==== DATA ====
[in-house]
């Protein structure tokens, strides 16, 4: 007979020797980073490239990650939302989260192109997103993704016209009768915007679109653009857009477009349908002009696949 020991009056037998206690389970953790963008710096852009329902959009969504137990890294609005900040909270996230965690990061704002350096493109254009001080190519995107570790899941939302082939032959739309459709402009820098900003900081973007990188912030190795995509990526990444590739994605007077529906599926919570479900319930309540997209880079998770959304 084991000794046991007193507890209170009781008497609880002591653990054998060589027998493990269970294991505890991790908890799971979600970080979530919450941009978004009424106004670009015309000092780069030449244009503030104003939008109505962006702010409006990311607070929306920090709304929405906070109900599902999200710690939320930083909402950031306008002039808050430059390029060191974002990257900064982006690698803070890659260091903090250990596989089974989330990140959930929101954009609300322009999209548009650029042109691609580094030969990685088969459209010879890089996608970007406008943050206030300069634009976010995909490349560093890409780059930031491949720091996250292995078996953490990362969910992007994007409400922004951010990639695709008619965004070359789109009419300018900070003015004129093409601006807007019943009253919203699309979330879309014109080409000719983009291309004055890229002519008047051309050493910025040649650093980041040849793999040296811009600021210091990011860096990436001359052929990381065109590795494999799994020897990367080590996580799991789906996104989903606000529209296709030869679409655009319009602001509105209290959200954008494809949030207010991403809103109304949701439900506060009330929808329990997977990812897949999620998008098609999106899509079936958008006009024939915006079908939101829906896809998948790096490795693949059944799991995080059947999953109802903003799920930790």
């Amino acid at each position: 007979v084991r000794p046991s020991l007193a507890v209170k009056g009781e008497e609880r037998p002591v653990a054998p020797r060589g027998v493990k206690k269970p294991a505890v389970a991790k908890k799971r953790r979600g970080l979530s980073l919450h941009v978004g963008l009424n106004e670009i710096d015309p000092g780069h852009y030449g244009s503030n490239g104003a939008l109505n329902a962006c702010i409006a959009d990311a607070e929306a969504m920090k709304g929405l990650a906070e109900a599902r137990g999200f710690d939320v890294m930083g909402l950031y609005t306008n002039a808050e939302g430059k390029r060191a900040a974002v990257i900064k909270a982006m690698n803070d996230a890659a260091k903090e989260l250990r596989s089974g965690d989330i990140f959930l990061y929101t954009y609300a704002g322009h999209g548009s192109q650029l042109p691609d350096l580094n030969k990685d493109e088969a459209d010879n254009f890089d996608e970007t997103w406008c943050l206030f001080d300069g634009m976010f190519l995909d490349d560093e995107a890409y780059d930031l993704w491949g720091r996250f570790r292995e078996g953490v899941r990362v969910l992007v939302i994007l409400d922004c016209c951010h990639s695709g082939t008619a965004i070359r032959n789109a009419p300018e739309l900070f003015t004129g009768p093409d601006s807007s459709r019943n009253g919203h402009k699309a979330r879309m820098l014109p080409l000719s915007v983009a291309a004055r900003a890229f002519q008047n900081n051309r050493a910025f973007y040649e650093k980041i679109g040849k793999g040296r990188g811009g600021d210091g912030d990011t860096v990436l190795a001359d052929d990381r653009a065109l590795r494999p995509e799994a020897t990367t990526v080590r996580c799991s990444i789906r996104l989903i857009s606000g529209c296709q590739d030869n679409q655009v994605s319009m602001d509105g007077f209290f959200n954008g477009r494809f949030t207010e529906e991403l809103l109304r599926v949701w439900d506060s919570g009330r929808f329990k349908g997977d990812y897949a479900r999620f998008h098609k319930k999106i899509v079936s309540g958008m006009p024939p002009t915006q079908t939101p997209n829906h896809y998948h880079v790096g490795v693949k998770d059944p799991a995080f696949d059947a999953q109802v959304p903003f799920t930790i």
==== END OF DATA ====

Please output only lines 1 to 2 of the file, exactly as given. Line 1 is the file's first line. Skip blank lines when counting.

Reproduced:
[in-house]
């Protein structure tokens, strides 16, 4: 007979020797980073490239990650939302989260192109997103993704016209009768915007679109653009857009477009349908002009696949 020991009056037998206690389970953790963008710096852009329902959009969504137990890294609005900040909270996230965690990061704002350096493109254009001080190519995107570790899941939302082939032959739309459709402009820098900003900081973007990188912030190795995509990526990444590739994605007077529906599926919570479900319930309540997209880079998770959304 084991000794046991007193507890209170009781008497609880002591653990054998060589027998493990269970294991505890991790908890799971979600970080979530919450941009978004009424106004670009015309000092780069030449244009503030104003939008109505962006702010409006990311607070929306920090709304929405906070109900599902999200710690939320930083909402950031306008002039808050430059390029060191974002990257900064982006690698803070890659260091903090250990596989089974989330990140959930929101954009609300322009999209548009650029042109691609580094030969990685088969459209010879890089996608970007406008943050206030300069634009976010995909490349560093890409780059930031491949720091996250292995078996953490990362969910992007994007409400922004951010990639695709008619965004070359789109009419300018900070003015004129093409601006807007019943009253919203699309979330879309014109080409000719983009291309004055890229002519008047051309050493910025040649650093980041040849793999040296811009600021210091990011860096990436001359052929990381065109590795494999799994020897990367080590996580799991789906996104989903606000529209296709030869679409655009319009602001509105209290959200954008494809949030207010991403809103109304949701439900506060009330929808329990997977990812897949999620998008098609999106899509079936958008006009024939915006079908939101829906896809998948790096490795693949059944799991995080059947999953109802903003799920930790």